OK—I can hear you all saying it … we wondered how long it would be before Raro got a guernsey.
When I first visited Rarotonga you had to go via Auckland—fine as long as you didn’t have to wait seven hours at Auckland airport. About 18 months ago Australia finally realised that Raro existed and you can now fly direct from Sydney. So come and join me for three days in paradise.
Landing at Raro is like landing in a friend’s back-garden. It’s not the biggest international airport, and as we struggle down the steps and make our way across the tarmac, there’s Jake with his ukulele, singing Maori songs of welcome as we join the queue at customs.
We’ve rented a beach house in Muri for our stay, and hired a car to get us around the island. There is only one road so even though I’m totally navigationally dyslexic, it’s highly unlikely we’ll get lost—although trying to find the house in the dark and without road signs is a tad challenging. But find it we do and the key is under the mat—as promised.
We wake the following morning to the sound of roosters and brilliant sunshine. Walking across the tropical garden, laden with hibiscus and frangipani, we seat ourselves at the huge deck over the beach; gaze across the lagoon; watch the waves crash over the reef, and toss up whether to have a swim or breakfast first. That being the biggest decision we have to make during our stay.
Deli-licious, a little café within a two minute walk, gets the nod, and once there we ponder over whether to go for the Big Breakfast (it’s big …), quiche, or one of the many muffins and pastries on display. We sit in the garden sipping our flat whites and watch the world go by. Later on we walk up the beach and float away the afternoon in the lagoon, before checking out happy hour at the Pacific Resort. A couple of cocktails later we stagger back down the beach and fall into bed.
The following day we pass on breakfast and take our little convertible car (top down) into the main town of Avarua and browse the shops perusing hand-woven bags, hats and fans from Mangaia Island; traditional wood carvings; beautiful hand-made quilts known as tivaevae that tell of family history and stories through their intricate detail, and of course the ever present black pearl jewellery set in silver or gold, and created and designed on the island.
Lunch is at Trader Jacks, where we sit on the deck working our way around plates of salt and pepper calamari with a tropical salad, and watch the fishing boats head towards the reef. We could have chosen pizza at Café Salsa, or Pacific chips (potato, taro and yam) with garlic mayo at the Blue Note Café in Banana Court. Maybe tomorrow …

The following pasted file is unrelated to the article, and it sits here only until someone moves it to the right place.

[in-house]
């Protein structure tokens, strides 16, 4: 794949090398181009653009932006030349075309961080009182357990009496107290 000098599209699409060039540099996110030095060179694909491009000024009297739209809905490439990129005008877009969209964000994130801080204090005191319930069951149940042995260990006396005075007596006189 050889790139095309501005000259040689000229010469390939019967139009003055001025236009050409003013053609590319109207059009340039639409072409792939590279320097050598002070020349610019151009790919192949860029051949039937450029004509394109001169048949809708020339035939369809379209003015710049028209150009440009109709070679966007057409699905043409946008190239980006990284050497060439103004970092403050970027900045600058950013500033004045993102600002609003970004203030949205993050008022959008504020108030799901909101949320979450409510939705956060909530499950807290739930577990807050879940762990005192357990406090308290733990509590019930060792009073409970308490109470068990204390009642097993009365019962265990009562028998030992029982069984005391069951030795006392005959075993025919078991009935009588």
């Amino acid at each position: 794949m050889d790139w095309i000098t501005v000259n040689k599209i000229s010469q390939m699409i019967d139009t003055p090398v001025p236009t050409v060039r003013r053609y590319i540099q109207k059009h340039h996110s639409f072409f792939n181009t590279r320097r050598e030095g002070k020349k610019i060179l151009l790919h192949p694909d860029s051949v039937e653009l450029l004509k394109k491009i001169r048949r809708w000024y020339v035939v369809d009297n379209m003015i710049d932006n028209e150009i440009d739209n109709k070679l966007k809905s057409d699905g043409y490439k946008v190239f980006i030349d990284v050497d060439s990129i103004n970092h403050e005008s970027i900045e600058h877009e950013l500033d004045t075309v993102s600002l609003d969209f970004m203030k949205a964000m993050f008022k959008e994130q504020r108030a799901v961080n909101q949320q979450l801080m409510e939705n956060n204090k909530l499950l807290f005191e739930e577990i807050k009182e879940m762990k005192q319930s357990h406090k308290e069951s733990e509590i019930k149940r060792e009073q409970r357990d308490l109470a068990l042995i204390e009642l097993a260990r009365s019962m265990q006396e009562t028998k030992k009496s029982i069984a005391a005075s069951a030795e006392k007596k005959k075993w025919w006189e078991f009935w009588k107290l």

Our drive back takes us around the island, past the wharf and airport, and through the many villages along the way. We stop at Wigmore’s Superstore to stock up on a few things, and sit outside with divine peanut butter ice creams to cool us down. Further along we pass the Governor-General’s residence (nice), and pull into a beach at Titikaveka where the lagoon gently laps on the sand and there are only a couple of other people in the water.
In the evening we pass on the cocktails and instead pull out the BBQ and cook up some marinated chicken with paw-paw salad which we eat on the deck while sipping a crisp cold white, and watch the sun sink slowly down into the Pacific.
The next day we have an early morning swim as we’ve booked a Captain Tama glass bottom boat cruise which includes lunch. The boat leaves the Sailing Club late morning and takes us along the lagoon around Taakoka motu where we feel the spray from the reef, then along a little further where we drop anchor while you and other passengers jump into the water with snorkeling gear. I stay on the boat and daydream while listening to the crew sing and play their guitars. What a life! Then it’s everyone back in the boat and we turn towards Koromiri Island for a BBQ lunch—once again serenaded by the crew.
Back at the Sailing Club there’s something happening on the beach. There is a red carpet and a large heart of hibiscus flowers set in the sand. It’s a wedding! How gorgeous. So of course we sit and watch. A warrior canoe appears on the lagoon and to the echoing sound of the conch shell the bride and groom are ferried to Koromiri accompanied by Maori singing and chanting, and the bridal party follows in a glass bottom boat. We decide to take in the atmosphere and order two glasses of champagne which we drink sitting on the sand and toast the happy couple.
The following morning finds us back at the airport for our return flights. This time Jake sings songs of farewell and hopes to see us again next year.
You betcha Jake!
The writer flew Air New Zealand (at her own expense), and stayed in accommodation through www.rentraro.com